F' And he said to them, "O foolish men, and slow of heart to believe all that the prophets have spoken! Was it not necessary that the Christ should suffer these things and enter into his glory?" (25-26)

E' And beginning with Moses and all the prophets, he interpreted to them in all the scriptures the things concerning himself. (27)

D' So they drew near to the village to which they were going. He appeared to be going further, but they constrained him, saying, "Stay with us, for it is toward evening and the day is now far spent." So he went in to stay with them. When he was at table with them, he took the bread and blessed, and broke it, and gave it to them. (28-30)

C' And their eyes were opened and they recognized him; and he vanished out of their sight. (31)

B' They said to each other, "Did not our hearts burn within us while he talked to us on the road, while he opened to us the scriptures?" (32)

A' And they rose that same hour and returned to Jerusalem; and they found the eleven gathered together and those who were with them, who said, "The Lord has risen indeed, and has appeared to Simon!" Then they told what had happened on the road, and how he was known to them in the breaking of the bread. (33-35)

This second chiasmus detailing the experiences of the Two Men on the Road to Emmaus is like an example provided by Kenneth Bailey in that the women and in particular Johanna are at the climax of the chiasmus in the first stanza and featured prominently in G, X and G' of the second stanza.

Luke 24:8-11 forms a chiasmus that when read in conjunction with Luke 24:13-35, another chiasmus, makes Johanna a witness to the resurrection with Johanna at the vertex of the first stanza and together with the women are treated prominently in the second stanza of the two part chiasmus. This is additional evidence that Johanna is someone important to Theophilus if an otherwise unknown person is the vertex of a chiasmus.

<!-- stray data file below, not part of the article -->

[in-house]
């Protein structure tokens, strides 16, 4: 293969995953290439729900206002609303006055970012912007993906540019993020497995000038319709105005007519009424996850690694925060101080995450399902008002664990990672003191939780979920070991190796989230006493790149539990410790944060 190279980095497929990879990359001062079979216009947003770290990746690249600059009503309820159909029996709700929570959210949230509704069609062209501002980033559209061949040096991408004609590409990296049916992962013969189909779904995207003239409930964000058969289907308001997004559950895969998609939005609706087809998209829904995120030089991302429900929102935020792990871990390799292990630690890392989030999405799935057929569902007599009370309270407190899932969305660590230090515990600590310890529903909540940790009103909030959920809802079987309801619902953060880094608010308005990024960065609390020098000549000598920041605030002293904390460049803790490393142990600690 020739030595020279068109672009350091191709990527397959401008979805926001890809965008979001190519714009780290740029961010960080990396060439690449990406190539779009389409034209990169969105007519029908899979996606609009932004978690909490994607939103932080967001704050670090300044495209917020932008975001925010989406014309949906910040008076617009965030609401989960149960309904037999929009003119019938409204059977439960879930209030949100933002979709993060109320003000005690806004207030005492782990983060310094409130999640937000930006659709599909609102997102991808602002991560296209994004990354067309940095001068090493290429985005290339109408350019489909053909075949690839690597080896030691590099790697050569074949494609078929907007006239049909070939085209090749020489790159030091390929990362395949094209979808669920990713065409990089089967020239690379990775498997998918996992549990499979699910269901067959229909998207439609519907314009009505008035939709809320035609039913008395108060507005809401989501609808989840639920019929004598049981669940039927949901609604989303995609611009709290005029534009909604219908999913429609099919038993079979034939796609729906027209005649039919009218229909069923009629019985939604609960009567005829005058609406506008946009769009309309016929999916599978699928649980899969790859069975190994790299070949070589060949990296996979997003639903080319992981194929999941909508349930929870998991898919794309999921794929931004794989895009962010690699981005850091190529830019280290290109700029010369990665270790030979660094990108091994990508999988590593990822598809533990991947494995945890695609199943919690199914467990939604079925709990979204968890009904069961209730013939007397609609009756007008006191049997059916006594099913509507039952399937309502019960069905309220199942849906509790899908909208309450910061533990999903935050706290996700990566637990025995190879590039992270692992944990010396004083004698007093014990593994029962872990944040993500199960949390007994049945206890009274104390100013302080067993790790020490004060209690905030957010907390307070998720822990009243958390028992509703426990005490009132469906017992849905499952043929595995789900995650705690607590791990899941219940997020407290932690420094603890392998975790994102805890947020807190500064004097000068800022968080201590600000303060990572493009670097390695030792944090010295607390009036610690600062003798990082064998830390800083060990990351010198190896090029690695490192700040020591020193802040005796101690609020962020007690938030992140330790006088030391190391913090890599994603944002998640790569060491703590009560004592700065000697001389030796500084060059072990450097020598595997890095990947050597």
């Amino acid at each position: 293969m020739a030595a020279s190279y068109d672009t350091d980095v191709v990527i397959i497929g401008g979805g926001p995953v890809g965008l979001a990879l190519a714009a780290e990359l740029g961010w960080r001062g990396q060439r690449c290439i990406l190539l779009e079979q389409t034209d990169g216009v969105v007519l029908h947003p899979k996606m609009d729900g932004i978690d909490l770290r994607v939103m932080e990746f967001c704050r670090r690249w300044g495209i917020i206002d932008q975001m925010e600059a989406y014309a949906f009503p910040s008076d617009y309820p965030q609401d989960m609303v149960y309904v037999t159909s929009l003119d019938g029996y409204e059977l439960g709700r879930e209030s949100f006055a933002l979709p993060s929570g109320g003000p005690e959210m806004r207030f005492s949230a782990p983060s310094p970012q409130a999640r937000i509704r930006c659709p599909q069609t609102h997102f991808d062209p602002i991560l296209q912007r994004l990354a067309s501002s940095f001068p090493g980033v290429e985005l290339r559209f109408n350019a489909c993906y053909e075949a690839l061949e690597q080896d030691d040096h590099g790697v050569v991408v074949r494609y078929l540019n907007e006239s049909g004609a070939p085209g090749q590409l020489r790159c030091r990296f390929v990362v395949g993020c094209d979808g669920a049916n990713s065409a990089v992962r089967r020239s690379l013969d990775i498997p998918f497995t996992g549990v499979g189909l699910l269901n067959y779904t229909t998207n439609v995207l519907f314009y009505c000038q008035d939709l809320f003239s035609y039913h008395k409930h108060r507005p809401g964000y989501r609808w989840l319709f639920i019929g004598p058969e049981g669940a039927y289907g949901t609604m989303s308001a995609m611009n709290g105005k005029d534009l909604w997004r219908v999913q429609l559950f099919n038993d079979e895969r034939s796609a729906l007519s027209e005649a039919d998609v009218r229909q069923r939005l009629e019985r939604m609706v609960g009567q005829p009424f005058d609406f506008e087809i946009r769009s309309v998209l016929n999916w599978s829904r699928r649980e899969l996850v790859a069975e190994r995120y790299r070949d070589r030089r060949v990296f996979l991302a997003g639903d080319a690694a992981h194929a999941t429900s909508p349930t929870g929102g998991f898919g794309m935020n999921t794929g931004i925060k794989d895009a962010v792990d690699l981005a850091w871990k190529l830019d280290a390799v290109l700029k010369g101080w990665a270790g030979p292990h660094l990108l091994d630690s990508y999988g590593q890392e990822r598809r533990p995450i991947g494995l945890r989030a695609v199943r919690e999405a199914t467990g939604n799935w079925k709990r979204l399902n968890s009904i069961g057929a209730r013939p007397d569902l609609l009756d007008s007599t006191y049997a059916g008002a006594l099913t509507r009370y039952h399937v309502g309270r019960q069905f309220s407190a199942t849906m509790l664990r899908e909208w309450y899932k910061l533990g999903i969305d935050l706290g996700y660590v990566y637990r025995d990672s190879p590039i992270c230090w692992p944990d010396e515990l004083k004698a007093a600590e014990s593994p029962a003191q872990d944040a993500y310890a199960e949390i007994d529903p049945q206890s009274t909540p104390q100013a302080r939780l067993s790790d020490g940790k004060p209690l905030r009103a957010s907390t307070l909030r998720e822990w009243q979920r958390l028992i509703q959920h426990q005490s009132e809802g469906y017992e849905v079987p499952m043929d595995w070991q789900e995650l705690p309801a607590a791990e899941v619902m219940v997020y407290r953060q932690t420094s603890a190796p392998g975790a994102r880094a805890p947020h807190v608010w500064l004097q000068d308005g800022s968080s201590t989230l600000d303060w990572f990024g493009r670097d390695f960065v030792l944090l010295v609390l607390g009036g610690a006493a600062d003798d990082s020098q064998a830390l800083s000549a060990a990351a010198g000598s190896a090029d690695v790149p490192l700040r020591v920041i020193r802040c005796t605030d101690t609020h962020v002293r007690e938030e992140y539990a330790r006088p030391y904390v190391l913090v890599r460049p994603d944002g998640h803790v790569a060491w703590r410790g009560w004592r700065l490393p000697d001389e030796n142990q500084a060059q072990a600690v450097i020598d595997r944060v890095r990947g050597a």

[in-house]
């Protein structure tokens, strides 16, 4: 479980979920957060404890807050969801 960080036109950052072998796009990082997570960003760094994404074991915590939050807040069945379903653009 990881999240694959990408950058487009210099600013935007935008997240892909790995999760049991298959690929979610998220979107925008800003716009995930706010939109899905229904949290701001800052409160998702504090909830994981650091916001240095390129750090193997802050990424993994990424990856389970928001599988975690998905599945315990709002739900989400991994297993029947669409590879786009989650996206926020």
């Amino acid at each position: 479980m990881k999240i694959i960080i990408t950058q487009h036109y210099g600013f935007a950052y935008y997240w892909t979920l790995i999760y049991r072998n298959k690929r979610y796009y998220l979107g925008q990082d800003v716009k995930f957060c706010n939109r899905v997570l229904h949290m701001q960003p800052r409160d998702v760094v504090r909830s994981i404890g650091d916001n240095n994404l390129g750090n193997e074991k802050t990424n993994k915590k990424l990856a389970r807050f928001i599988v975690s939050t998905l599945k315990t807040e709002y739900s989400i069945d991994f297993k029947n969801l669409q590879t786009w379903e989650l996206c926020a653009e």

So the question is, does most excellent Theophilus know who Johanna is? Is she someone important to him?

[i] Correspondence with the author.
[ii] Revised Standard Version.
[iii] Professor Fred Long, correspondence with the author, July 26, 2002.
[iv] Private correspondence with the author, July 26, 2002.

Death of the High priest

A dear friend asked me whether I recognized the death of John Paul II as the death the High Priest. Margaret Barker, in one of her writings, mentioned that when a person is installed as a bishop in the Greek Orthodox Church, he is also installed in a separate ceremony as a high priest. So I cannot say that the thought has never occurred to me. It however is still a strange thought for me to contemplate.

John Paul II was a truly unusual man. May he rest in peace.

A kingdom of priests

I was planning on adding a few comments to yesterday’s blog but instead I leave you with these words that I am contemplating today.

[3] And Moses went up to God, and the LORD called to him out of the mountain, saying, "Thus you shall say to the house of Jacob, and tell the people of Israel: [4] You have seen what I did to the Egyptians, and how I bore you on eagles' wings and brought you to myself. [5] Now therefore, if you will obey my voice and keep my covenant, you shall be my own possession among all peoples; for all the earth is mine, [6] and you shall be to me a kingdom of priests and a holy nation. These are the words which you shall speak to the children of Israel." [7] So Moses came and called the elders of the people, and set before them all these words which the LORD had commanded him. [8] And all the people answered together and said, "All that the LORD has spoken we will do." And Moses reported the words of the people to the LORD. [9] And the LORD said to Moses, "Lo, I am coming to you in a thick cloud, that the people may hear when I speak with you, and may also believe you for ever." Then Moses told the words of the people to the LORD. [10] And the LORD said to Moses, "Go to the people and consecrate them today and tomorrow, and let them wash their garments, [11] and be ready by the third day; for on the third day the LORD will come down upon Mount Sinai in the sight of all the people.

Translation from the RSV; emphasis added.

copyrighted 2005

Sunday, April 03, 2005

Luke 2:40-52 and I Samuel 2:26-3:19